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Johnny Come Lately?

Has your cable company or internet provider solicited you for alarm monitoring yet? If not, they will soon. AT&T, Time Warner, Comcast, Suddenlink, and many others have decided that the alarm system monitoring business model fits well with their current model. The only problem is their experience in the alarm industry. One non-monitored customer who had a system in her house that we installed 10 years ago called recently asking where the alarm system was located. AT&T sold her on a “digital” alarm system and their technicians had been at her house three hours and had not yet located the existing system (which is cleverly disguised in a 12 by 12 locked box in the master bedroom closet with our company logo on it!). Is this the kind of alarm system support you want from the company monitoring your alarm system?
When approached by an alternate provider whose primary business is NOT alarm monitoring, ask the technicians some simple questions.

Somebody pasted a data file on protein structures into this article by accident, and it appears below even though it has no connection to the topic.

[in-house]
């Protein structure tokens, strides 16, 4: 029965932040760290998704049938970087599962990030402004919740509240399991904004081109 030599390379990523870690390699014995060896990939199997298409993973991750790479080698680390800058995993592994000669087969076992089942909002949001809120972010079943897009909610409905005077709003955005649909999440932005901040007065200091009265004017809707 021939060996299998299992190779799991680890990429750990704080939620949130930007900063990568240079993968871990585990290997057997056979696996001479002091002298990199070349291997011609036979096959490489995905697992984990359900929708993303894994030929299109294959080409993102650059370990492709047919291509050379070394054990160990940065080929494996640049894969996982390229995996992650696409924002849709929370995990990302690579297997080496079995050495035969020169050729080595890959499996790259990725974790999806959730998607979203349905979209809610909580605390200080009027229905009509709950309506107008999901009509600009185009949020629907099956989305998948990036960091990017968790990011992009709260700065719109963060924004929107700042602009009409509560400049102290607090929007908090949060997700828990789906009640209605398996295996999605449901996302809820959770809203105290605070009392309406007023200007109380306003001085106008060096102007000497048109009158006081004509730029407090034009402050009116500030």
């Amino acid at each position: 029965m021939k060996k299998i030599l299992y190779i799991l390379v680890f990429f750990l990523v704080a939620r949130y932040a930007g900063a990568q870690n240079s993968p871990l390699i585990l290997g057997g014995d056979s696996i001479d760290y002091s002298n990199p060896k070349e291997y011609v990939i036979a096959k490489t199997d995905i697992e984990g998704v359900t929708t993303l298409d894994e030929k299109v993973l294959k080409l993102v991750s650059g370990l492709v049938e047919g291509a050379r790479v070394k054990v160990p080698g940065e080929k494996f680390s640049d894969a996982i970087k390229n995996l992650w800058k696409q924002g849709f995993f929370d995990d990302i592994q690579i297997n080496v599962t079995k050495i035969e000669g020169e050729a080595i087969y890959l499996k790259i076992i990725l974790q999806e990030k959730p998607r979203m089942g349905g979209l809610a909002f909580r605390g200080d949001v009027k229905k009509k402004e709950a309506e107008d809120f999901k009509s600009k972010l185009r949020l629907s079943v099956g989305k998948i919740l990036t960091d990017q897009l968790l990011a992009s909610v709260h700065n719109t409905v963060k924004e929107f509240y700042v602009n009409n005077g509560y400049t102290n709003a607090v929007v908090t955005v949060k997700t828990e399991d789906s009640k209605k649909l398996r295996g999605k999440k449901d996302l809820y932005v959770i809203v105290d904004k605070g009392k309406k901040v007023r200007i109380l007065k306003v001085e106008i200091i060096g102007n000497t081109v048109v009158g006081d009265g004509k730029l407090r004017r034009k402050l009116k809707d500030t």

1) What is a “digital” system and what advantages does it have, functionally, over the system I have now? (hint, all alarm systems manufactured over the past 15 years are digital).
2) How long has this company been in the alarm monitoring business?
3) Where is their central station located? Local?
4) Is their initial monitoring rate a “teaser” rate like their super low cable and internet rates that are designed to get new customers and then go up to “normal” after a year?
5) Is their monitoring center actively involved in YOUR local alarm industry professional associations?
If you don’t get a great feeling that the answers to these questions were not just made up on the fly, don’t compromise your monitoring. It’s your home and family that you’re protecting. Leave it up to professionals that have been in the business more than a couple years.